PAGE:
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Sunmi: “I Am Most Confident and Beautiful When I Wear Music on Stage”

The pop diva on fashion’s role in the grand design of K-pop

Debashree Dutta May 29, 2022

“I have created iconic looks that would come to people’s minds when listening to Sunmi’s music." Photo: Courtesy of ABYSS COMPANY

This story appears in Rolling Stone India’s K-Music Special Issue, on sale now. Buy your copy here.

K-pop is kaleidoscopic. It’s worth knowing and appreciating that it is more than just music. There’s a boatload of other factors: one-of-a-kind concepts, high-quality performances, incredible production standards, and unparalleled fashion that make the genre a conspicuous and distinct contributor to pop culture. Speaking of which, the sense of fashion that the industry has been unveiling is what piques my interest the most, and in this regard, the first name that springs to mind is Sunmi – a superstar diva who is K-pop’s very own fashion tour de force. Two months ago, when our team started brainstorming on this special K-music issue, we unanimously agreed on Sunmi as our ‘Fashion Digital Cover Star.’ There was no doubt that she was most suited.

Sunmi is Rolling Stone India’s ‘Fashion’ cover star for the K-Music Special Issue. Photo: Courtesy of ABYSS COMPANY

The singer-songwriter and record producer is a fan favorite all over the world. Her work includes K-pop, disco-pop, and synth-pop in the form of conceptually distinct music videos where fashion, style, and appearance play a key role in representing her musical style, dubbed ‘Sunmi-pop’ – songs that feature infectiously catchy tunes with meaningful lyrics marked by metaphors. It’s been my absolute honor to get to know more about the artist and her artistry, aesthetic creativity, and dynamism through this insightful, in-depth and introspective interview with Rolling Stone India.

The former Wonder Girls member’s spectacular rise and transformation into one of K-pop’s most prominent female soloists have involved a perfect blend of incredible vocals, visuals, and vogue. “Wonder Girls has always represented a retro mood in terms of fashion and music,” Sunmi says. Those retro-elements were whisked into Sunmi-pop, which reflected the style of the ’60s in “Nobody,” the ’70s in “Tell Me”, and the ’80s in “So Hot.” Being at the forefront of the industry’s rise and observing its international expansion, I believe Sunmi realized the importance of developing her signature style to keep up. “I have created iconic looks that would come to people’s minds when listening to Sunmi’s music in a trendy and sensuous fashion,” the artist explains.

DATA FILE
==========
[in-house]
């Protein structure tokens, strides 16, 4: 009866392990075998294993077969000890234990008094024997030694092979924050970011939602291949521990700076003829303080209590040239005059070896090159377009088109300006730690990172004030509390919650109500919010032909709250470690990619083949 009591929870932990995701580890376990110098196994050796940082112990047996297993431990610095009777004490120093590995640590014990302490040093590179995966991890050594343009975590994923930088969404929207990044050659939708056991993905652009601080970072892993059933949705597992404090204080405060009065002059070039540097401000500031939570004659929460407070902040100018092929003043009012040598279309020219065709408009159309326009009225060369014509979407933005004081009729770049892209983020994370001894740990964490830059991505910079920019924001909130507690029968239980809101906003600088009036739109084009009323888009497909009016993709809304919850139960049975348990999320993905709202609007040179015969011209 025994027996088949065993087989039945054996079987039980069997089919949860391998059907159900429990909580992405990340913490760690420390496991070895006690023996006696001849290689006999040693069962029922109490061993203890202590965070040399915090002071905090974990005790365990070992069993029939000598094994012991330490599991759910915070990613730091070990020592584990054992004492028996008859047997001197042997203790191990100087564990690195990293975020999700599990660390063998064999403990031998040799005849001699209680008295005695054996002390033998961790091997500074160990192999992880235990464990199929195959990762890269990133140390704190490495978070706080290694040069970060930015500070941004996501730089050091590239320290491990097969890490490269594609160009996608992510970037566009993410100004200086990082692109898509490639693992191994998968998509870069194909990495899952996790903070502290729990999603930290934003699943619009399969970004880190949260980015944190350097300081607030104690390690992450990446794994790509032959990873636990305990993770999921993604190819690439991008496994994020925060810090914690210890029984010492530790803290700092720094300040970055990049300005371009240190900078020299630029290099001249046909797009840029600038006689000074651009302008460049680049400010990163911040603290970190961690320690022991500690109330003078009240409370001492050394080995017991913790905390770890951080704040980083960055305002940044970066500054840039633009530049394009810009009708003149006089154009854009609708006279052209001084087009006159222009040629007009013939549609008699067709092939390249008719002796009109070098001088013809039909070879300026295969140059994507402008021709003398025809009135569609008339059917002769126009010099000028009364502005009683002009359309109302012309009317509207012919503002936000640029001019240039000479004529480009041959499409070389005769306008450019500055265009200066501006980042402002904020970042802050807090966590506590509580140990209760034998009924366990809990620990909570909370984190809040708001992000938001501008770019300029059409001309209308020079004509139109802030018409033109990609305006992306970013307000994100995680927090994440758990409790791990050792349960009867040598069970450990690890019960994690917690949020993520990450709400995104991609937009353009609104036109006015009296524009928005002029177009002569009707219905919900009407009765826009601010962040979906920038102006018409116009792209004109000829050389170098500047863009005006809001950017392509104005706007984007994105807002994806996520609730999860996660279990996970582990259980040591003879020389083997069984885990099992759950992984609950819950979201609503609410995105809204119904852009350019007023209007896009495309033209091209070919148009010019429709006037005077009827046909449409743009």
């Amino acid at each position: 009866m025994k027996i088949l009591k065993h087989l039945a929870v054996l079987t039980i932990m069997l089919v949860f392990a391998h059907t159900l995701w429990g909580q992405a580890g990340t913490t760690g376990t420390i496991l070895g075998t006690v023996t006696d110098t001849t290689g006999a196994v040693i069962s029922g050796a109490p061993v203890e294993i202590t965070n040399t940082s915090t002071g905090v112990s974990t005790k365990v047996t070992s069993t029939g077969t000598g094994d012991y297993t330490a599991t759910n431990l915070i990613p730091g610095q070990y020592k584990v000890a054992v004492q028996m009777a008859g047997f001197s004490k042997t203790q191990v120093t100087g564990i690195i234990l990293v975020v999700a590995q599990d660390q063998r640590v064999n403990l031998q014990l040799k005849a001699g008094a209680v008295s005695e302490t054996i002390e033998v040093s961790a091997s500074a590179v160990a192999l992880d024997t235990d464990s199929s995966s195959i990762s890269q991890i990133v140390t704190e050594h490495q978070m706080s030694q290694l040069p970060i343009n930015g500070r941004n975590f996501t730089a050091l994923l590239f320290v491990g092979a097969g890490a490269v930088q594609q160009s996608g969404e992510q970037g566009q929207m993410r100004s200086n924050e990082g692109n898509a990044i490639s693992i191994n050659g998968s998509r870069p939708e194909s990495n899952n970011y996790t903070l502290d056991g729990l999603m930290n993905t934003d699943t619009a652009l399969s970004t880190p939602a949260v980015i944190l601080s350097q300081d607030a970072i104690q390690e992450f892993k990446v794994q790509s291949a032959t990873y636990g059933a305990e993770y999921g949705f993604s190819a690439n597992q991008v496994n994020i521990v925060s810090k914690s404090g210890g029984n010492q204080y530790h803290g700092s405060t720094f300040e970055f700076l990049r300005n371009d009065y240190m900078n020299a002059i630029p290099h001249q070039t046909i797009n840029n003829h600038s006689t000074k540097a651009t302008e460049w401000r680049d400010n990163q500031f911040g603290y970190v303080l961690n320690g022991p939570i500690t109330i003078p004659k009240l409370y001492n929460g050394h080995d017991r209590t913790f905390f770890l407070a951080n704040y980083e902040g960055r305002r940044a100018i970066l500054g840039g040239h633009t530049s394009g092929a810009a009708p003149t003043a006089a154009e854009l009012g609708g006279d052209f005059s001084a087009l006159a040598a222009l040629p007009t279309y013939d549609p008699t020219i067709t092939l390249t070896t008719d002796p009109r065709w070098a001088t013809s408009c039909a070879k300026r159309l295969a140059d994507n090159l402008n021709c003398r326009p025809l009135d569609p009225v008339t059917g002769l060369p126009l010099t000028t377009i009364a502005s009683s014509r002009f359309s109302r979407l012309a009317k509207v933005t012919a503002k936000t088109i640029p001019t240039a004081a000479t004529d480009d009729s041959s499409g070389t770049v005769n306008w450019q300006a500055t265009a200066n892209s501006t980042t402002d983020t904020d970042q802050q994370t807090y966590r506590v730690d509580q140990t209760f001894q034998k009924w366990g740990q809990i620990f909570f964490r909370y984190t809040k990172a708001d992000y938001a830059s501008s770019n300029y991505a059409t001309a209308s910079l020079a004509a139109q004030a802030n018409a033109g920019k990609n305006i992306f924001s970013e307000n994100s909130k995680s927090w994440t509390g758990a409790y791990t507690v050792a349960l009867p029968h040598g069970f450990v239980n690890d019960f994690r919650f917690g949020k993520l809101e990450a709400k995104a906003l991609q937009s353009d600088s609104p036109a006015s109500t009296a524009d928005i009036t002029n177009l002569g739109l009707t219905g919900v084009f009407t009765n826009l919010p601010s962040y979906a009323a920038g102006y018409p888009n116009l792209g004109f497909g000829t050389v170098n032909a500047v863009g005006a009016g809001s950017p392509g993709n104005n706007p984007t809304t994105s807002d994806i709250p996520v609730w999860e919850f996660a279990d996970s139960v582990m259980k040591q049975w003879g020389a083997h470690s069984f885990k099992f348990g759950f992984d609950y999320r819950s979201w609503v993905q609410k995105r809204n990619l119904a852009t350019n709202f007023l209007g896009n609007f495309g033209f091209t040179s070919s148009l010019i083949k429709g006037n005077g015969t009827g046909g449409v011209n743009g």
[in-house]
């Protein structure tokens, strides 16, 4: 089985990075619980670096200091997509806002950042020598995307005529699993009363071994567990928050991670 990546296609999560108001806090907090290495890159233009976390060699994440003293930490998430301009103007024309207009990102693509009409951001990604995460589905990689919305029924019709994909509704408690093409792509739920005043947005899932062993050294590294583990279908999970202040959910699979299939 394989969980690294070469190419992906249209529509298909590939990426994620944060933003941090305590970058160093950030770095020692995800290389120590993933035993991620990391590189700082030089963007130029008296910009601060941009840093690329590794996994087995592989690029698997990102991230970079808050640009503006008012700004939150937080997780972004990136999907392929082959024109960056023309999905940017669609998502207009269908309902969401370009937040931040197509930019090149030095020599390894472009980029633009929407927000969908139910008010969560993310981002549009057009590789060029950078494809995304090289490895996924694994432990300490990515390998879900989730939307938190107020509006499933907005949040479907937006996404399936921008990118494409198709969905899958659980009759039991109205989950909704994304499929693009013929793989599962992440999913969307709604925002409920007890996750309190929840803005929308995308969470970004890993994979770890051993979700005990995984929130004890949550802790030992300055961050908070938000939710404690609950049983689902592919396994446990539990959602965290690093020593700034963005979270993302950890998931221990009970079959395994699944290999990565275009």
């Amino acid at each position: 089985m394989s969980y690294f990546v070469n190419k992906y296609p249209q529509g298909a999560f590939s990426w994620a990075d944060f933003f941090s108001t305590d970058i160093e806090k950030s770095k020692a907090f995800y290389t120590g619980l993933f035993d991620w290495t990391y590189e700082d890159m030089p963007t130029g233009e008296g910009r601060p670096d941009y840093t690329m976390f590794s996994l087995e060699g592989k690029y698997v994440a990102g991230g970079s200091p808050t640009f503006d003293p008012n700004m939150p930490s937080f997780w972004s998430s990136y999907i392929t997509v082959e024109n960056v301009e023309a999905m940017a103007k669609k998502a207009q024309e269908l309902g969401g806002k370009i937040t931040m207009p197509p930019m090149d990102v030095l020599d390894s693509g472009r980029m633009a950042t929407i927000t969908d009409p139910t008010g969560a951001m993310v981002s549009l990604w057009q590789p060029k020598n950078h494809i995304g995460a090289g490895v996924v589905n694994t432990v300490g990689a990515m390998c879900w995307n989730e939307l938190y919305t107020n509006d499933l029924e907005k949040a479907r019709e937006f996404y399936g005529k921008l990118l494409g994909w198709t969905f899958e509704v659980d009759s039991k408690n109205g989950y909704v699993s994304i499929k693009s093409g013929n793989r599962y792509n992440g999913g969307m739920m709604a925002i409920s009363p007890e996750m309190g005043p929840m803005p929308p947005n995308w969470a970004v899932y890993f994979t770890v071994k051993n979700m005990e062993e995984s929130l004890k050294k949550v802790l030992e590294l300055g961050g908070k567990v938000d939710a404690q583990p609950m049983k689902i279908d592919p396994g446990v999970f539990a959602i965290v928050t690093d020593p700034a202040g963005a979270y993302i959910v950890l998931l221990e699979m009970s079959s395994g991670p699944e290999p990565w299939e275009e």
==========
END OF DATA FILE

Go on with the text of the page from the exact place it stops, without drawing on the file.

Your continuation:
“I am not inspired by grandeur. I get ideas from everyday life or sudden imagination.”

As evidenced by a parade of superhits like “24 Hours,” “Full Moon,” “Gashina,” “Heroine” and “Siren” to name a few, Sunmi-pop is vibrant and heterogeneous. When I first saw the music video for “Gashina,” I was zapped. The title of the song per se was so different and the MV rocked an oriental-style backdrop with powerful lyrics. The portrayal of an aggrieved soul through dancehall-style synth-pop was a unique feature, as it made the song look funky and audibly cheerful while obscuring its underlying cynicism. The bottom line? Sunmi’s meticulous creative process is reflected in the visual style, camera movements, and aesthetics.

She says, “There are keywords that come to mind first when I’m making music. I put the keywords together and make a story or picture in my head. In addition to that, I create and share visual material that can explain my ideas to the planning department, which in due course implements my ideas.” But ideation and concept-building come with their own set of challenges. “If you want to look more dramatic in the choreography or video, high-level movements and scenes are inevitable. The injuries that occur while preparing for them are the biggest challenges.”

Sunmi began her solo singing career after Wonder Girls disbanded in 2017. She followed up “Gashina” with “Heroine,” a prequel, and her sophomore EP Warning, which featured the main single “Siren.” All of these were part of her signature genre, known as the ‘Sunmi genre.’  In her words, “It’s music that reminds people of Sunmi’s character when they first hear it.”  Which, in my opinion, is what makes her songs so beautiful. Even if you haven’t seen her music video, just listening to the audio track will reveal the unique style that’s inherent in them. In light of this the artist elaborates, “To be honest, a lot of the influence was sourced from my career while I was a member of Wonder Girls. But from the personal front, too, I am attracted to music from the Seventies and the Eighties.”